Nothing beats a wood fire for warmth, particularly when the embers settle into a mesmerizing bed of radiant orange. Toss on another couple of logs, leaving room for airflow, and watch them burst into full flame. I’ve spent countless hours around campfires, bonfires, and fireplaces watching such flames while my mind wanders and thoughts dance to the cheery rhythm.

The warmth and flickering light lifts conversation. We lose ourselves, or at least loosen our tongues, wrapped up in the fiery common contemplation. Shared silences are part of it, with stoking and tending as punctuation.

Funny enough, a wood fire provides its own fit for TV show entertainment (remember the broadcast of the Yule Log that had a 20-year run in the ‘60s and ‘80s with a revival now running since 2001). Along those lines I often think about generations of people doing nothing more than sitting around a fire and watching the flames as entertainment at the end of a long day.

A wood fire demands a measure of skill. One must manage the escalation from spark and tinder through twig and branch to blazing log. Depending on conditions (as in a rainy, cold, and windy camp), one must nurture the fire with the patience of a parent. Provide the right fuel at the right time, taking care to escalate bit by bit as the fire matures. Make sure it has proper structure that provides air flow. Breathe on it to fan its flame, almost as if you’re sharing your own spirit to build and sustain it.

Shelter your wood fire from errant winds that would snuff it out, or from any downpour that would quench it. Conditions and pressure to succeed vary (from survival to simply putting a cheery flame ablaze in a fireplace under a family’s judging eye), but the basic skill remains the same.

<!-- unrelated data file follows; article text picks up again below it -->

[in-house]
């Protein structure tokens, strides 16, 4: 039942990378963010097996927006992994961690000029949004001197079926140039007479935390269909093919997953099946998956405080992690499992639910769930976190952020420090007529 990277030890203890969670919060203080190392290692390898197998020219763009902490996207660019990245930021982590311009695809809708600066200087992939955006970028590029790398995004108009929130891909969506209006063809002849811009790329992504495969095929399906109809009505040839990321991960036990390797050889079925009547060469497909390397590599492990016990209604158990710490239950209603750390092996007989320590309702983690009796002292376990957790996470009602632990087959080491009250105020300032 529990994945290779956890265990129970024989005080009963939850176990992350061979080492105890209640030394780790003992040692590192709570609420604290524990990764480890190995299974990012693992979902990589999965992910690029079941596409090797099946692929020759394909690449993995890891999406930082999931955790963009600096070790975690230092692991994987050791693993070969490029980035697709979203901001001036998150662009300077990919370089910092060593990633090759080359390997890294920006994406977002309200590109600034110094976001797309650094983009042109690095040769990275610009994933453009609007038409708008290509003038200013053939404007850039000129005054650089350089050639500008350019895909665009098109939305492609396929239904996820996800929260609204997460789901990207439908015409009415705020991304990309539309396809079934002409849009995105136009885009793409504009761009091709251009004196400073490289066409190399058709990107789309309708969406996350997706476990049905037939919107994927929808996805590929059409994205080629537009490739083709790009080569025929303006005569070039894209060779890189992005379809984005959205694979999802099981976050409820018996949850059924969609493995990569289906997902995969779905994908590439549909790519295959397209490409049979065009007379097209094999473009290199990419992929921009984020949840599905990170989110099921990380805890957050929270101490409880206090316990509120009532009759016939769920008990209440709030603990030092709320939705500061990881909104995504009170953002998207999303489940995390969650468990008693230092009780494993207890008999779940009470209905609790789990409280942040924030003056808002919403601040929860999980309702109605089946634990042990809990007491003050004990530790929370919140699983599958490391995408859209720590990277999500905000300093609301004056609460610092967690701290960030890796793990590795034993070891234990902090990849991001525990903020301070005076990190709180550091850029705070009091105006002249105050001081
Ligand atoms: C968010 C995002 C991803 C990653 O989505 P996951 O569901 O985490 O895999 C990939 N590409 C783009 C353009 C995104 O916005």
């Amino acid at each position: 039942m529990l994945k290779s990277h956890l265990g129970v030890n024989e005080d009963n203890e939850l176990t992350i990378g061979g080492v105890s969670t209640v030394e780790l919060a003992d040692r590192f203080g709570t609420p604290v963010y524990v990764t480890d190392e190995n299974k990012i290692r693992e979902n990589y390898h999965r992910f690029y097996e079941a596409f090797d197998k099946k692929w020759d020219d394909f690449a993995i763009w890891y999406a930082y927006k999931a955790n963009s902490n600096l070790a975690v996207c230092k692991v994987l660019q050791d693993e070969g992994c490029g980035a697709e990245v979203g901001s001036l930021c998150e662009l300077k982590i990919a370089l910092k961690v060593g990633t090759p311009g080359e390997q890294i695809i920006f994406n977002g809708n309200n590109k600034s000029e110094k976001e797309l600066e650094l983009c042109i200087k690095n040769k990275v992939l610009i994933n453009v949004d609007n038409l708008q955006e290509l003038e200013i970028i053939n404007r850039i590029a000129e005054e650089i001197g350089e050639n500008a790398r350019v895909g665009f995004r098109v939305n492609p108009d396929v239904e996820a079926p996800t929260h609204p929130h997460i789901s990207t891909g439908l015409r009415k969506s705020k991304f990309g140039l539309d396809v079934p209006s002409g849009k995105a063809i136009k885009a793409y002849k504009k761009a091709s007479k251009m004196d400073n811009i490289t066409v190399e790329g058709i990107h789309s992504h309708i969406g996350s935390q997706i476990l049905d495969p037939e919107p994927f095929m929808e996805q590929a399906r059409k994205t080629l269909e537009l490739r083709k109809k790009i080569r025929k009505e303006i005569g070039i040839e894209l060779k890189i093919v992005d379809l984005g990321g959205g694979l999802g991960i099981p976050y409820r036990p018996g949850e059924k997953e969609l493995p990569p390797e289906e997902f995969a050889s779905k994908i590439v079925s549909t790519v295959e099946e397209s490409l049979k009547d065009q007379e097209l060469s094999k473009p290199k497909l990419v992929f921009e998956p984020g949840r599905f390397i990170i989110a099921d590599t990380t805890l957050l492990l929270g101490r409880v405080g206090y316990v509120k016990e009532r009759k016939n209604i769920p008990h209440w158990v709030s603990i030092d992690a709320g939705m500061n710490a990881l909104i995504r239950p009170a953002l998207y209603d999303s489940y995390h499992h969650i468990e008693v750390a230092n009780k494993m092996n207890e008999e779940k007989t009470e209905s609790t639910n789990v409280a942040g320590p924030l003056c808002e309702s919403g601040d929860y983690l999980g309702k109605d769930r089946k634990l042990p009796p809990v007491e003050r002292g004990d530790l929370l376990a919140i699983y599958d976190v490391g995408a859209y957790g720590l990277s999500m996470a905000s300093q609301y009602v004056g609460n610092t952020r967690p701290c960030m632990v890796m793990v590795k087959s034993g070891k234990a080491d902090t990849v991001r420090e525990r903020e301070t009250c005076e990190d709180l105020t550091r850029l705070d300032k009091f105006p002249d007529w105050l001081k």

Wood fire demands preparation. Your primary need is a place in which to contain the fire. Firepits and their remains tell us much about human history. Chimneys, ovens, and even simple stone fire rings are lasting signs of human presence from time immemorial. And, whether for a night or a season, one needs to gather the starter, kindling, and fuel in sufficient stores or else go cold.

Wood fire demands tending. Left unattended the fire can go out, depriving those around it of light and warmth. Left unattended, a fire can roar out of control, destroying those around it in the tragedy of a house fire, a city fire (remember Mrs. O’Leary’s cow?), or a blaze that consumes thousands of acres of land and property

On a cold and damp February night, I contemplate these things in front of my heart(h)-warming fireplace. We use wood fire for a meaningful amount of heat in our old farmhouse. For sure, we have an oil furnace and an electric heat pump, but most winter nights we have a fire going that shares the duty and keeps the bills down. I remember well a frigid week when a bitter winter storm knocked out all power, leaving us with only the fireplace to heat the entire house. We kept the fire going and gathered around it. The ambient heat kept us warm enough and we survived just fine.